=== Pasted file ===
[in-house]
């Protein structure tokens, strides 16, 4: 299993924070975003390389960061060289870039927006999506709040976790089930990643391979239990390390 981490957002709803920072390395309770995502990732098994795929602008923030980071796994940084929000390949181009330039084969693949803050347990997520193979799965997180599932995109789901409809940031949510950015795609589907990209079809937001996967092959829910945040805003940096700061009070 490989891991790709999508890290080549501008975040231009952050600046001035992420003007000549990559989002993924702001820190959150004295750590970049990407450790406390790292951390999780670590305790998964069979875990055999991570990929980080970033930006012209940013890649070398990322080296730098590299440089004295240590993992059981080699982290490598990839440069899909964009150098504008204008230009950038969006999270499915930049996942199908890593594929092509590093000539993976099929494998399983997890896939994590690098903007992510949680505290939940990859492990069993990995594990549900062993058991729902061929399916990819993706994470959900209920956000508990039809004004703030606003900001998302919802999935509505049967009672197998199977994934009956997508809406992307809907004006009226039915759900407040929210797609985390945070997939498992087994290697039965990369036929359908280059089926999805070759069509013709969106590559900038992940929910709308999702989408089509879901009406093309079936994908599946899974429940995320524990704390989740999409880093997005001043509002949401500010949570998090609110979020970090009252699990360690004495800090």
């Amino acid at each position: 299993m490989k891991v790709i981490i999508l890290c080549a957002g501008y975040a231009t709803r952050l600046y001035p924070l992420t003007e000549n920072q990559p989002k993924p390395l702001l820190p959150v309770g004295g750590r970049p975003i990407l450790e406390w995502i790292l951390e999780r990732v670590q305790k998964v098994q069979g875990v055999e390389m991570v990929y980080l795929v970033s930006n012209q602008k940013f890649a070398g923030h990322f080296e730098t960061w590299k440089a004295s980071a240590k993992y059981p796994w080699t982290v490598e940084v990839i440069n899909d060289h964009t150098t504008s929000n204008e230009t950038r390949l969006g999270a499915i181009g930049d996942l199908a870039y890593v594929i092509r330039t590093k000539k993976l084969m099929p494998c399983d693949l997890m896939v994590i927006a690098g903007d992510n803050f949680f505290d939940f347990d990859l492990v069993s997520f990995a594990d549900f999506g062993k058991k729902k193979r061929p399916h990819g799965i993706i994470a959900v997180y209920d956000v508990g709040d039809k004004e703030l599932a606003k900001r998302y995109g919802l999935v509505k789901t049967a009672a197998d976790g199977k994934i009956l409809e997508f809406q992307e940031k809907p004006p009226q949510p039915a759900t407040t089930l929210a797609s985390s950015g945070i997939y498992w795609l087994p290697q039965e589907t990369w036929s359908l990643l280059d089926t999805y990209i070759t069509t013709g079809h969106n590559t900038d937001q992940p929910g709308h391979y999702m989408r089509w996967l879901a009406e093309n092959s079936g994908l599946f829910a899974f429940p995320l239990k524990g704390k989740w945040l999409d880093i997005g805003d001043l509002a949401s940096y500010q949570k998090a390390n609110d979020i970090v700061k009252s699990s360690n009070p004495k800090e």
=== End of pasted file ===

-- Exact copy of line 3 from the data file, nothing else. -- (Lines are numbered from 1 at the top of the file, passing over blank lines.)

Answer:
């Amino acid at each position: 299993m490989k891991v790709i981490i999508l890290c080549a957002g501008y975040a231009t709803r952050l600046y001035p924070l992420t003007e000549n920072q990559p989002k993924p390395l702001l820190p959150v309770g004295g750590r970049p975003i990407l450790e406390w995502i790292l951390e999780r990732v670590q305790k998964v098994q069979g875990v055999e390389m991570v990929y980080l795929v970033s930006n012209q602008k940013f890649a070398g923030h990322f080296e730098t960061w590299k440089a004295s980071a240590k993992y059981p796994w080699t982290v490598e940084v990839i440069n899909d060289h964009t150098t504008s929000n204008e230009t950038r390949l969006g999270a499915i181009g930049d996942l199908a870039y890593v594929i092509r330039t590093k000539k993976l084969m099929p494998c399983d693949l997890m896939v994590i927006a690098g903007d992510n803050f949680f505290d939940f347990d990859l492990v069993s997520f990995a594990d549900f999506g062993k058991k729902k193979r061929p399916h990819g799965i993706i994470a959900v997180y209920d956000v508990g709040d039809k004004e703030l599932a606003k900001r998302y995109g919802l999935v509505k789901t049967a009672a197998d976790g199977k994934i009956l409809e997508f809406q992307e940031k809907p004006p009226q949510p039915a759900t407040t089930l929210a797609s985390s950015g945070i997939y498992w795609l087994p290697q039965e589907t990369w036929s359908l990643l280059d089926t999805y990209i070759t069509t013709g079809h969106n590559t900038d937001q992940p929910g709308h391979y999702m989408r089509w996967l879901a009406e093309n092959s079936g994908l599946f829910a899974f429940p995320l239990k524990g704390k989740w945040l999409d880093i997005g805003d001043l509002a949401s940096y500010q949570k998090a390390n609110d979020i970090v700061k009252s699990s360690n009070p004495k800090e």